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Chasing Black Rainbows: A Novel About Antonin Artaud Hardcover – November 1, 1995

5.0 out of 5 stars 2 customer reviews

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Editorial Reviews

From Publishers Weekly

Having recreated in novels the lives of the Marquis de Sade (When the Whip Comes Down) and Lautreamont (Isidore), Reed here achieves a remarkable feat of imaginative empathy while exploring the mind of French avant-garde poet and playwright Antonin Artaud (1896-1948). A tormented, emaciated, raving paranoid and diagnosed schizophrenic, Artaud emerges here also as an anarchic visionary who subverts bourgeois values through the power of his imagination. Confined to the Rodez asylum in 1943 in Nazi-occupied southwestern France (one in a series of mental institutions where, cumulatively, he would spend nine years), Artaud defends his madness as a mode of knowing, ``a constant way of presenting the interior.'' But chief psychiatrist Dr. Gaston Ferdiere, himself an anarchist thinker, erotic poet and proponent of surrealism, considers Artaud an incurable victim of neurochemical imbalance and administers electroshock therapy, despite Artaud's desperate protests. In addition to Artaud's and Ferdiere's alternating voices, the narrative includes those of Artaud's former lover, Anais Nin, expatriate writer Henry Miller and Miller's estranged wife, June. There are flashbacks to Artaud's expulsion from Andre Breton's 1920s surrealist circle and his peyote-tinted travels among Mexico's Tarahumara Indians. Reed extends his exploration of sexuality not only through his presentation of the Henry, June and Anais triangle but also through his portrayal of Denise, another patient, who inspires erotic fantasies in Dr. Ferdiere while he treats her for insanity resulting from incest with her father. Reed clearly idolizes his suffering subject, and he revels somewhat romantically in the idea of subversion. Happily, he is attuned to the interiority proclaimed by his Artaud, allowing him to create a hypnotic exploration of madness and genius that articulates uncanny psychological insights through the use of often astonishing imagery.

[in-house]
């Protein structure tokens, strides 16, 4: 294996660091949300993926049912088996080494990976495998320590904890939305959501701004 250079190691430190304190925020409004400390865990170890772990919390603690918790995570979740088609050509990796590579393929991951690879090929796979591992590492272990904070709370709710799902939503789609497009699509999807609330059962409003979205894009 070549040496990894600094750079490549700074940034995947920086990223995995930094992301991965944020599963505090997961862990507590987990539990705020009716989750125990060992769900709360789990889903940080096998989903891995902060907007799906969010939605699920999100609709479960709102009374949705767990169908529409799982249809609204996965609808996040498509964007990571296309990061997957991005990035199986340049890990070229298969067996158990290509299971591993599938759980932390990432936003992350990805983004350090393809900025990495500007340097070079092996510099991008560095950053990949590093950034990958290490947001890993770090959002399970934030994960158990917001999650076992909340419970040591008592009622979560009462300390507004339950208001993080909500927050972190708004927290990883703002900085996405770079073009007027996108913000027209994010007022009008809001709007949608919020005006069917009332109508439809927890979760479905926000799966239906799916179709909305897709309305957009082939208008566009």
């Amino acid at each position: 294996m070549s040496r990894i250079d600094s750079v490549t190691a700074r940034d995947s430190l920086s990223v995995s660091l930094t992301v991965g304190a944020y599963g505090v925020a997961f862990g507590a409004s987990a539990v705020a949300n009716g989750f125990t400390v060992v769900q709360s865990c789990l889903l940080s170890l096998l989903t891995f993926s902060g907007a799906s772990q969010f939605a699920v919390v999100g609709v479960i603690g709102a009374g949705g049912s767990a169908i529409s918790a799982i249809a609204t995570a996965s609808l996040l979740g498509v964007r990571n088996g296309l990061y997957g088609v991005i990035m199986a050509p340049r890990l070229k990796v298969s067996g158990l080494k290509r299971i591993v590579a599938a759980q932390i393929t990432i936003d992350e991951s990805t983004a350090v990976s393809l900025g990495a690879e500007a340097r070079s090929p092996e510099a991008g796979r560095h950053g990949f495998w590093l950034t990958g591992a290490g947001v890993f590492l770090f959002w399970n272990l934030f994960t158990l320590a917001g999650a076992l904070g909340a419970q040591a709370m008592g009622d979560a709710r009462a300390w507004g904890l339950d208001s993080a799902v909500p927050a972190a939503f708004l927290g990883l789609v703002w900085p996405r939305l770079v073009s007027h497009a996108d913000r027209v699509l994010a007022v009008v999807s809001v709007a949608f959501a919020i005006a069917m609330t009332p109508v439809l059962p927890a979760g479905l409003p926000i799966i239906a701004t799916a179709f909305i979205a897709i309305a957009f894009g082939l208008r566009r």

Copyright 1995 Cahners Business Information, Inc.

From the Back Cover

Here Jeremy Reed embodies the drug-ravaged persona of Antonin Artaud, incarcerated in the asylum of Rodez under the care of Dr Gaston Ferdiere, to project a novel of uncompromising poetic vision. Integrated into Artaud's quest for the visionary cosmos are vignettes of subtly delineated eroticism: the lesbian relationship in Paris between Anais Nin and June Miller (wife of Henry); the incestuous affair of Denise, a patient at Rodez, with her father; not to mention Dr Ferdiere's own sensual fantasies.

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Product Details

  • Hardcover: 184 pages
  • Publisher: Peter Owen Ltd; First Edition edition (November 1, 1995)
  • Language: English
  • ISBN-10: 0720609240
  • ISBN-13: 978-0720609240
  • Product Dimensions: 5.6 x 0.8 x 8.8 inches
  • Shipping Weight: 12.3 ounces